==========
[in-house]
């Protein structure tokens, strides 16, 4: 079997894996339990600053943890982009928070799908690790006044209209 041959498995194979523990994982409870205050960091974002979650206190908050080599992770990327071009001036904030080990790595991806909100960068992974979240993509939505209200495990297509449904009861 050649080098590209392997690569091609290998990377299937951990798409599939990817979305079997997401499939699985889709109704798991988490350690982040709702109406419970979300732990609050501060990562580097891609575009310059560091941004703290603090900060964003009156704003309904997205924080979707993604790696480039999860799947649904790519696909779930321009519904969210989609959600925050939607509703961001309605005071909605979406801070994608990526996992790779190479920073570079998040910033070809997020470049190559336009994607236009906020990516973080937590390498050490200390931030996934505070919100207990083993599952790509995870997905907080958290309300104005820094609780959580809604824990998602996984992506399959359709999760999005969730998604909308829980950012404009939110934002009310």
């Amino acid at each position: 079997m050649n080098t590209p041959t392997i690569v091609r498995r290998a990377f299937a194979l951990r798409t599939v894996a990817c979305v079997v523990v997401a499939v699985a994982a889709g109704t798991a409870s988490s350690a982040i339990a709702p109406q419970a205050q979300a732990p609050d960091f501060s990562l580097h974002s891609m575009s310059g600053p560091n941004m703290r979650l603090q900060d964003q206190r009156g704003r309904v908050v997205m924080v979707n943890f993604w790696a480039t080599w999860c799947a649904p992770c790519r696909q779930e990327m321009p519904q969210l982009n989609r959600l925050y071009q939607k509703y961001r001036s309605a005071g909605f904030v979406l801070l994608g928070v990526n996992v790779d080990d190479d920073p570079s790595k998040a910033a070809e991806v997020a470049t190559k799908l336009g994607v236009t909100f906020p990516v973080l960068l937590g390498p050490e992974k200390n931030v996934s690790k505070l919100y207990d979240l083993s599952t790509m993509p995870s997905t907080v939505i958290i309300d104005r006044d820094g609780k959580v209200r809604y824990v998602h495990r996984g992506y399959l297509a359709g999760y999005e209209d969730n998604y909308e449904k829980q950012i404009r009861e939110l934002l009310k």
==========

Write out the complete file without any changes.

[in-house]
């Protein structure tokens, strides 16, 4: 079997894996339990600053943890982009928070799908690790006044209209 041959498995194979523990994982409870205050960091974002979650206190908050080599992770990327071009001036904030080990790595991806909100960068992974979240993509939505209200495990297509449904009861 050649080098590209392997690569091609290998990377299937951990798409599939990817979305079997997401499939699985889709109704798991988490350690982040709702109406419970979300732990609050501060990562580097891609575009310059560091941004703290603090900060964003009156704003309904997205924080979707993604790696480039999860799947649904790519696909779930321009519904969210989609959600925050939607509703961001309605005071909605979406801070994608990526996992790779190479920073570079998040910033070809997020470049190559336009994607236009906020990516973080937590390498050490200390931030996934505070919100207990083993599952790509995870997905907080958290309300104005820094609780959580809604824990998602996984992506399959359709999760999005969730998604909308829980950012404009939110934002009310």
């Amino acid at each position: 079997m050649n080098t590209p041959t392997i690569v091609r498995r290998a990377f299937a194979l951990r798409t599939v894996a990817c979305v079997v523990v997401a499939v699985a994982a889709g109704t798991a409870s988490s350690a982040i339990a709702p109406q419970a205050q979300a732990p609050d960091f501060s990562l580097h974002s891609m575009s310059g600053p560091n941004m703290r979650l603090q900060d964003q206190r009156g704003r309904v908050v997205m924080v979707n943890f993604w790696a480039t080599w999860c799947a649904p992770c790519r696909q779930e990327m321009p519904q969210l982009n989609r959600l925050y071009q939607k509703y961001r001036s309605a005071g909605f904030v979406l801070l994608g928070v990526n996992v790779d080990d190479d920073p570079s790595k998040a910033a070809e991806v997020a470049t190559k799908l336009g994607v236009t909100f906020p990516v973080l960068l937590g390498p050490e992974k200390n931030v996934s690790k505070l919100y207990d979240l083993s599952t790509m993509p995870s997905t907080v939505i958290i309300d104005r006044d820094g609780k959580v209200r809604y824990v998602h495990r996984g992506y399959l297509a359709g999760y999005e209209d969730n998604y909308e449904k829980q950012i404009r009861e939110l934002l009310k």